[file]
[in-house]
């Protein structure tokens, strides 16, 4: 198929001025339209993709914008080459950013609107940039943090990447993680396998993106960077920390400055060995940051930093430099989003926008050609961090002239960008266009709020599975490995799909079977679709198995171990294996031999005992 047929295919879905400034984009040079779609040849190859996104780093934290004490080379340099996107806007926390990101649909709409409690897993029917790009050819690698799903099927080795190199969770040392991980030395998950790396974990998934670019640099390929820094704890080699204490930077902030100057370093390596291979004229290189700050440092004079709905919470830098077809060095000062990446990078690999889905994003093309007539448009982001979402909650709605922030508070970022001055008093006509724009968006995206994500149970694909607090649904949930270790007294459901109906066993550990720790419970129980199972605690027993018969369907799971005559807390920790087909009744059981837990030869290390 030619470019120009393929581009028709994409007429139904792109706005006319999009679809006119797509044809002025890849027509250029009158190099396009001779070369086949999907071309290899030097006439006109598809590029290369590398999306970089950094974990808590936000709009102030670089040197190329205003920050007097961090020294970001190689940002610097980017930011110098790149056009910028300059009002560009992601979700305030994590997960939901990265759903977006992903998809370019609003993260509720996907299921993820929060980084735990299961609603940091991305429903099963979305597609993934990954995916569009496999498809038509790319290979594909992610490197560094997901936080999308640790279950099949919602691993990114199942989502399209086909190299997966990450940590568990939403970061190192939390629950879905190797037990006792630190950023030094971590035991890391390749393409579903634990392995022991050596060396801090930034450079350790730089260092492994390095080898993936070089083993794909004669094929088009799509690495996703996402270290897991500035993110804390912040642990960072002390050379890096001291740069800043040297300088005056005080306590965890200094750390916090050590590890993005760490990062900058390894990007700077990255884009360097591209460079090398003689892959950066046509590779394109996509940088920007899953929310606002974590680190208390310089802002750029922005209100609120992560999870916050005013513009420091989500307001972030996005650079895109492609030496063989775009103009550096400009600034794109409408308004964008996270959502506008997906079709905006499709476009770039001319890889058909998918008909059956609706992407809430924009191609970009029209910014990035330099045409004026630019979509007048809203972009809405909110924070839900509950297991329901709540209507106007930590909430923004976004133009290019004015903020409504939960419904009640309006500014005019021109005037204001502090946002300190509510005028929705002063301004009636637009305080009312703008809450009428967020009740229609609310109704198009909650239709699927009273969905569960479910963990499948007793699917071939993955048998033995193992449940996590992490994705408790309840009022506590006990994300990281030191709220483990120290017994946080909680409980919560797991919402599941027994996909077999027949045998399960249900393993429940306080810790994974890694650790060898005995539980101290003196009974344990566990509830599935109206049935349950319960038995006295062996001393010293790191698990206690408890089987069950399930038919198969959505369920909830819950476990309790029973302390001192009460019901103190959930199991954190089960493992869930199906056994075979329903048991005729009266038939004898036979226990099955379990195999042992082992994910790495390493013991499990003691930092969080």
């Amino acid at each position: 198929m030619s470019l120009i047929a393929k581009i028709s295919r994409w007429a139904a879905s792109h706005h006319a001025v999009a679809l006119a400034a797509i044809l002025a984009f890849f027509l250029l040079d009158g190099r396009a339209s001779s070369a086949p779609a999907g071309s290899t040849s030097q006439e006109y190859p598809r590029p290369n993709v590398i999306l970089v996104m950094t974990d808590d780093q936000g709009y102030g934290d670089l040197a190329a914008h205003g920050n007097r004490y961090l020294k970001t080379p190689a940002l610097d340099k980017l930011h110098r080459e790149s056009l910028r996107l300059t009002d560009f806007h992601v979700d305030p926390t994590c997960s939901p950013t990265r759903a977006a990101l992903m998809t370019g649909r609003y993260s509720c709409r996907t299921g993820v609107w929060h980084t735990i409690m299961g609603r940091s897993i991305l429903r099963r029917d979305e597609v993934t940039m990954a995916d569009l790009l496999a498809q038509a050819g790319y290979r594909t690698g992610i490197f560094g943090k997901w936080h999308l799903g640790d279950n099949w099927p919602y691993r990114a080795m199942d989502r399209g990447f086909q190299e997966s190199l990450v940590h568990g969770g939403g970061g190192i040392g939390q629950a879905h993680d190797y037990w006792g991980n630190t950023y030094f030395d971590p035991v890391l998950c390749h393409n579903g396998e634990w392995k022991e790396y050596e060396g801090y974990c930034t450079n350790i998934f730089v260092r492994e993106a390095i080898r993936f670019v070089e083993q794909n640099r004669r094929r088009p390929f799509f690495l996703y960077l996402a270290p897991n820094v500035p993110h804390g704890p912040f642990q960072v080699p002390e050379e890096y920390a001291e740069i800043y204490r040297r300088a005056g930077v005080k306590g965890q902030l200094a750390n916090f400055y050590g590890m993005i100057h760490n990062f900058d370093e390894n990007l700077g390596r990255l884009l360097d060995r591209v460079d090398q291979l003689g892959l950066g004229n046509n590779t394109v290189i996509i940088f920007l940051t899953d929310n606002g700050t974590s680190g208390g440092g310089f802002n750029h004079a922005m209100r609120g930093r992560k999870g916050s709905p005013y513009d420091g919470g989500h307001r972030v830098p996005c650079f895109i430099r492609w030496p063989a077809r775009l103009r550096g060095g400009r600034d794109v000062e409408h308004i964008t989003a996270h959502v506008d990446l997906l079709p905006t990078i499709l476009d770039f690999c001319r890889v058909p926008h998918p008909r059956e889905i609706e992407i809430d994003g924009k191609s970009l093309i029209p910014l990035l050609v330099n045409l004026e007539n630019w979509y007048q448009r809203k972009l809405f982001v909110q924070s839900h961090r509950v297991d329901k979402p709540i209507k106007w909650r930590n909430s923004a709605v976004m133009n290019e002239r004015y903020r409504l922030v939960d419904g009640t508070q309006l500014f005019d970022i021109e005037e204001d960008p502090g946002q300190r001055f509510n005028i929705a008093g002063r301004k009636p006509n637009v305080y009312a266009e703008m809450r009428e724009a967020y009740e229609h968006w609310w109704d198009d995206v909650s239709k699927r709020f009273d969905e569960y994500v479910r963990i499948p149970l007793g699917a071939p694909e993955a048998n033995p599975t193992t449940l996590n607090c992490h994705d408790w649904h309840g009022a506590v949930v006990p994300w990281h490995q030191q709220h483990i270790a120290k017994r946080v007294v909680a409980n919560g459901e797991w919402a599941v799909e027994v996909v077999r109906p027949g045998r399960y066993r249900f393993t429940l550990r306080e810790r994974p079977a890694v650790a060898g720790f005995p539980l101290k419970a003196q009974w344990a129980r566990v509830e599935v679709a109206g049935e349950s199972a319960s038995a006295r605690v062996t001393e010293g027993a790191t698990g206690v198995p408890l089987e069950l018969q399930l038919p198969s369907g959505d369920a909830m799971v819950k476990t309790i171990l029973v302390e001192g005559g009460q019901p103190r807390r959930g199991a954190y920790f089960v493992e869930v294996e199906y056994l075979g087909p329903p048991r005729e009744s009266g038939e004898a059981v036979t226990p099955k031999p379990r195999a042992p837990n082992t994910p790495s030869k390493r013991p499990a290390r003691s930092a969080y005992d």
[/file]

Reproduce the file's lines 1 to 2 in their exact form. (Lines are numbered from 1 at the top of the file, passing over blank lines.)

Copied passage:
[in-house]
């Protein structure tokens, strides 16, 4: 198929001025339209993709914008080459950013609107940039943090990447993680396998993106960077920390400055060995940051930093430099989003926008050609961090002239960008266009709020599975490995799909079977679709198995171990294996031999005992 047929295919879905400034984009040079779609040849190859996104780093934290004490080379340099996107806007926390990101649909709409409690897993029917790009050819690698799903099927080795190199969770040392991980030395998950790396974990998934670019640099390929820094704890080699204490930077902030100057370093390596291979004229290189700050440092004079709905919470830098077809060095000062990446990078690999889905994003093309007539448009982001979402909650709605922030508070970022001055008093006509724009968006995206994500149970694909607090649904949930270790007294459901109906066993550990720790419970129980199972605690027993018969369907799971005559807390920790087909009744059981837990030869290390 030619470019120009393929581009028709994409007429139904792109706005006319999009679809006119797509044809002025890849027509250029009158190099396009001779070369086949999907071309290899030097006439006109598809590029290369590398999306970089950094974990808590936000709009102030670089040197190329205003920050007097961090020294970001190689940002610097980017930011110098790149056009910028300059009002560009992601979700305030994590997960939901990265759903977006992903998809370019609003993260509720996907299921993820929060980084735990299961609603940091991305429903099963979305597609993934990954995916569009496999498809038509790319290979594909992610490197560094997901936080999308640790279950099949919602691993990114199942989502399209086909190299997966990450940590568990939403970061190192939390629950879905190797037990006792630190950023030094971590035991890391390749393409579903634990392995022991050596060396801090930034450079350790730089260092492994390095080898993936070089083993794909004669094929088009799509690495996703996402270290897991500035993110804390912040642990960072002390050379890096001291740069800043040297300088005056005080306590965890200094750390916090050590590890993005760490990062900058390894990007700077990255884009360097591209460079090398003689892959950066046509590779394109996509940088920007899953929310606002974590680190208390310089802002750029922005209100609120992560999870916050005013513009420091989500307001972030996005650079895109492609030496063989775009103009550096400009600034794109409408308004964008996270959502506008997906079709905006499709476009770039001319890889058909998918008909059956609706992407809430924009191609970009029209910014990035330099045409004026630019979509007048809203972009809405909110924070839900509950297991329901709540209507106007930590909430923004976004133009290019004015903020409504939960419904009640309006500014005019021109005037204001502090946002300190509510005028929705002063301004009636637009305080009312703008809450009428967020009740229609609310109704198009909650239709699927009273969905569960479910963990499948007793699917071939993955048998033995193992449940996590992490994705408790309840009022506590006990994300990281030191709220483990120290017994946080909680409980919560797991919402599941027994996909077999027949045998399960249900393993429940306080810790994974890694650790060898005995539980101290003196009974344990566990509830599935109206049935349950319960038995006295062996001393010293790191698990206690408890089987069950399930038919198969959505369920909830819950476990309790029973302390001192009460019901103190959930199991954190089960493992869930199906056994075979329903048991005729009266038939004898036979226990099955379990195999042992082992994910790495390493013991499990003691930092969080």